Before the chicken wing, Buffalo was a haven for another iconic American food – the hot dog.
And few other hot dog joints have left their stamp on Buffalo cuisine more than Louie’s Foot Long Hot Dog.
Not to be confused with Louie’s Texas Red Hots, Louie’s Foot Long Hot Dog has served Western New Yorkers chargrilled franks since 1951 when Louis and Josephine Turco opened a stand at the corner of Sheridan and Grand Island Boulevard in Tonawanda.
The stand has been in business longer than big names that include McDonald’s, Burger King, Arby’s, Wendy’s, Subway and Kentucky Fried Chicken.
Louie’s claim to fame is the foot-long hot dog, a concept he cooked up to set his stand apart from Ted’s Hot Dogs and other restaurants in the area. Using another classic Buffalo hot dog brand, Sahlen’s, he paired the 12-inch dog with hand-cut curly fries and milkshakes made from real ice cream.
Louie’s Foot Long Hot Dog expanded to several locations around Buffalo, but after Turco’s passing, only the original stand at Sheridan and Grand Island Boulevard (69 Grand Island Boulevard, Tonawanda) remained until the opening of another location on Niagara Street a few years ago. The business is still family-owned, managed by Turco’s son, Angelo, and daughter, Debbie.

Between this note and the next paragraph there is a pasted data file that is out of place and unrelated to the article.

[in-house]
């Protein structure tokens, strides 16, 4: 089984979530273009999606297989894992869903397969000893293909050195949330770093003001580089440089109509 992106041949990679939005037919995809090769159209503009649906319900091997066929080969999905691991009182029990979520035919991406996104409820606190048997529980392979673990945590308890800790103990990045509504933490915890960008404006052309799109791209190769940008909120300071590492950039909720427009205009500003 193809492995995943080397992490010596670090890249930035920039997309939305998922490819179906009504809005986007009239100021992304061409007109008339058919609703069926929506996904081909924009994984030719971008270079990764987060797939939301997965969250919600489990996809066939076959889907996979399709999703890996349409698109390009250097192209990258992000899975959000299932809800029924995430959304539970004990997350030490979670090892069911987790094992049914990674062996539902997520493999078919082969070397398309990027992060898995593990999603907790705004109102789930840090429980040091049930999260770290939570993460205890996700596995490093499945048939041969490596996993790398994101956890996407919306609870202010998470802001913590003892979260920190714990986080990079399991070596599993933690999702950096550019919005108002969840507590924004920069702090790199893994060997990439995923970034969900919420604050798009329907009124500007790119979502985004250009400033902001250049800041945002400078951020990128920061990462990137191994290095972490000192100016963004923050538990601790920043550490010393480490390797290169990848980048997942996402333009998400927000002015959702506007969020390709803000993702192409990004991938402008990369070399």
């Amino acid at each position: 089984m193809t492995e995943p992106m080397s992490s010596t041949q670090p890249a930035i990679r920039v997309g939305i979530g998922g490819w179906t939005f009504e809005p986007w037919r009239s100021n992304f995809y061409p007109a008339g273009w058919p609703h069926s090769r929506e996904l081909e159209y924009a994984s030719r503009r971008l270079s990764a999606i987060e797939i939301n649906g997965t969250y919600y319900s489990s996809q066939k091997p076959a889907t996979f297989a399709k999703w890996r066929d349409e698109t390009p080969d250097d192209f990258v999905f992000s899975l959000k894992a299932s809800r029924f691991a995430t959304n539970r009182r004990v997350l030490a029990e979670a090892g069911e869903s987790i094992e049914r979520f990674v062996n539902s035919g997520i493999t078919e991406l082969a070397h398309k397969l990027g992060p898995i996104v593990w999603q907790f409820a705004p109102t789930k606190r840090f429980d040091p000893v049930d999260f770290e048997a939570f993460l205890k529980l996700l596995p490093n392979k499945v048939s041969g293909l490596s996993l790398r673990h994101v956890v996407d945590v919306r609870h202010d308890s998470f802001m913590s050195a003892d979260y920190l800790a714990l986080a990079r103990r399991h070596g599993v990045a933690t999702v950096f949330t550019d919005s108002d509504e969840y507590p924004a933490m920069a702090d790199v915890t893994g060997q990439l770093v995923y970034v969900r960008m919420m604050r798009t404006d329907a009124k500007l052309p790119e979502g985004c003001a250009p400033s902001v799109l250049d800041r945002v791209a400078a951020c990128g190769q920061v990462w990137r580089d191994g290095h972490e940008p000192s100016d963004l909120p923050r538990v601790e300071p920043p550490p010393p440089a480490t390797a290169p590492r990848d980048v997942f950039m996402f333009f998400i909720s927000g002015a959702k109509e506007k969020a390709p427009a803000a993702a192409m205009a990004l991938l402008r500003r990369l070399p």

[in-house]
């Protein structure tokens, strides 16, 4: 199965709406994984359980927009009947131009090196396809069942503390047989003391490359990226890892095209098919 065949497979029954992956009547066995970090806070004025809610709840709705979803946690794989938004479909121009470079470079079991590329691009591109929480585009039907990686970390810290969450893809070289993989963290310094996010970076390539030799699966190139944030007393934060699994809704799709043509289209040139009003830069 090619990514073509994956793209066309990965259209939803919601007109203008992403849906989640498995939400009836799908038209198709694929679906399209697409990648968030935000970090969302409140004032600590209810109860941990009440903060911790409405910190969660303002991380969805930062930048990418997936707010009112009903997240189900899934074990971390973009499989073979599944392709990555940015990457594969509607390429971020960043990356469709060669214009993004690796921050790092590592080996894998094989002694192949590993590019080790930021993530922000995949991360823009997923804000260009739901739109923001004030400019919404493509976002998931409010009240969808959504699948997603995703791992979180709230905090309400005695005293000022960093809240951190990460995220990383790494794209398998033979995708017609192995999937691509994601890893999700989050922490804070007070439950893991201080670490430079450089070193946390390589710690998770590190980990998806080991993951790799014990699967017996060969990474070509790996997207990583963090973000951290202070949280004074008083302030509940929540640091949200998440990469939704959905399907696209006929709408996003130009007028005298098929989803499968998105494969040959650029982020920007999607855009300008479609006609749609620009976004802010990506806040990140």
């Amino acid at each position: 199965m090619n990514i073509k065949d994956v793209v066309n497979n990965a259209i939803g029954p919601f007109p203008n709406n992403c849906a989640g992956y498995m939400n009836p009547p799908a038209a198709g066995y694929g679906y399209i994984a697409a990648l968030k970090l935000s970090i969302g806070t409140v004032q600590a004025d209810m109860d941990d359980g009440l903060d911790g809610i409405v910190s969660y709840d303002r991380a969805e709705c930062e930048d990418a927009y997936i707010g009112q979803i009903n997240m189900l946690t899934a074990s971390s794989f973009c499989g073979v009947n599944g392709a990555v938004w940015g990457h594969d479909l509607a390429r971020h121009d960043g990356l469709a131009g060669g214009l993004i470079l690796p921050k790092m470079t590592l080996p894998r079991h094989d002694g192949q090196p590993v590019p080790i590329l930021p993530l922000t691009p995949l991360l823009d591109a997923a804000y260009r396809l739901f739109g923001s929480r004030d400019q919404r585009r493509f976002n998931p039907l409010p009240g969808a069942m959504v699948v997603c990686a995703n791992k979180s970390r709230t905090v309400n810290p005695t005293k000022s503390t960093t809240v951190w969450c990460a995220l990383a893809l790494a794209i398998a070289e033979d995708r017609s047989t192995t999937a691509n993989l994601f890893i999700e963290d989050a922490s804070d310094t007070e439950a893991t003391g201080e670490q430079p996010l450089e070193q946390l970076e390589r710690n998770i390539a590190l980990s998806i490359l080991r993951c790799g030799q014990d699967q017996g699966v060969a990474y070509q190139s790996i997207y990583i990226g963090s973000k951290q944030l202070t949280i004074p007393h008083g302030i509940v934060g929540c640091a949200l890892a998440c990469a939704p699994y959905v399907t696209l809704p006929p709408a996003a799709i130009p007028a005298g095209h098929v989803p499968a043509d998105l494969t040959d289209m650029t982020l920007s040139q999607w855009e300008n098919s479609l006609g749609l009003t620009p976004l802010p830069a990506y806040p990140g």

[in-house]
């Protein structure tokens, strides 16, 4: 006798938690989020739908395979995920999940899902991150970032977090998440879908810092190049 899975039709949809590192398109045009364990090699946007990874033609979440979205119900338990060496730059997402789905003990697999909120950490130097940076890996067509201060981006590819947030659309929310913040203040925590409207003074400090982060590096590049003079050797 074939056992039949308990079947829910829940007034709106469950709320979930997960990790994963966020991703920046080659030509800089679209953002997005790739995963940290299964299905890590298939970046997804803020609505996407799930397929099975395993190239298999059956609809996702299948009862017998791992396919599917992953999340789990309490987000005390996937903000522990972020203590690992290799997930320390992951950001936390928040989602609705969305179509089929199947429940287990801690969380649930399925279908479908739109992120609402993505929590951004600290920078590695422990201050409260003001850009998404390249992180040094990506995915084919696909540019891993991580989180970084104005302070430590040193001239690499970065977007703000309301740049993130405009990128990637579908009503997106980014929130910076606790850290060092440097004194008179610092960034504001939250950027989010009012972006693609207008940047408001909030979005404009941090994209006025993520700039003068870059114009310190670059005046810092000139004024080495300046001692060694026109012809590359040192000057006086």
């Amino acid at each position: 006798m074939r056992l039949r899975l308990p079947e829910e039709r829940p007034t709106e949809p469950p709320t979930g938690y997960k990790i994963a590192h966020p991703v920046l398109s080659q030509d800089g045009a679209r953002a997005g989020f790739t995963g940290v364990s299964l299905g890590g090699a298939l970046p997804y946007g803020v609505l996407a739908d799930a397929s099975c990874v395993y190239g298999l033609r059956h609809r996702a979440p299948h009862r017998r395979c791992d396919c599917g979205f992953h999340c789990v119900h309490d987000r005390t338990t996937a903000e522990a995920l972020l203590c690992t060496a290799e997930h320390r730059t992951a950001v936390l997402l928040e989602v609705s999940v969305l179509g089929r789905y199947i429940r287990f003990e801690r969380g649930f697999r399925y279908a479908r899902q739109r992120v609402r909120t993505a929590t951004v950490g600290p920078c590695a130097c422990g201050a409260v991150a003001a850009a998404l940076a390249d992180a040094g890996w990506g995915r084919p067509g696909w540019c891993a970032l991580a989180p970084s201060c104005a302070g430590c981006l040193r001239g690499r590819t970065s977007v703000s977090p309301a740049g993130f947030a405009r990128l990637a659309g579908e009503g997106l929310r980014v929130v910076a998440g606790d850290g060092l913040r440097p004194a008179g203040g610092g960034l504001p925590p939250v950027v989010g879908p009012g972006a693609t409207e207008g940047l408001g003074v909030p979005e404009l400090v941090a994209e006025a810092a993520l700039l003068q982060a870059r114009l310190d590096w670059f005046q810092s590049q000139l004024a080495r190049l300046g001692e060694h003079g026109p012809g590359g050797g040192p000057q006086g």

Decked out in red and yellow, Louie’s is full of charm and features cartoon images of the restaurant’s namesake along the walls and menu. Angelo greets customers with the same friendliness that his father was known for.
Although the menu has grown to include a variety of hot dogs, burgers and sandwiches, Angelo recommended the classics to me: their signature foot-long with “the works” – a mix of mustard, ketchup, relish, chopped onions and crisp pickle spears – and a generous serving of freshly-cut curly fries.
Like his dad, Angelo also has a knack for crafting twists of common foods. Several years ago, he made the restaurant’s first batch of loganberry ice tea.
At first a little skeptical, I took Angelo’s word and tried the unorthodox mix. The beverage was, surprisingly, a perfect blend without either of the flavors overpowering the other – it’s not a 50-50 mix, in case you were wondering.
I enjoyed my dinner on one of the many picnic tables outside the stand. After finishing my meal, it was obvious why Louie’s has been a Buffalo mainstay for generations. The food is affordable and crafted with an attention to detail that is difficult to find at other burger and hot dogs stands, and the customers are treated like family.
Louie’s Foot Long Hot Dog is open Monday to Saturday from 10:30 a.m. to 9 p.m., and closed on Sunday.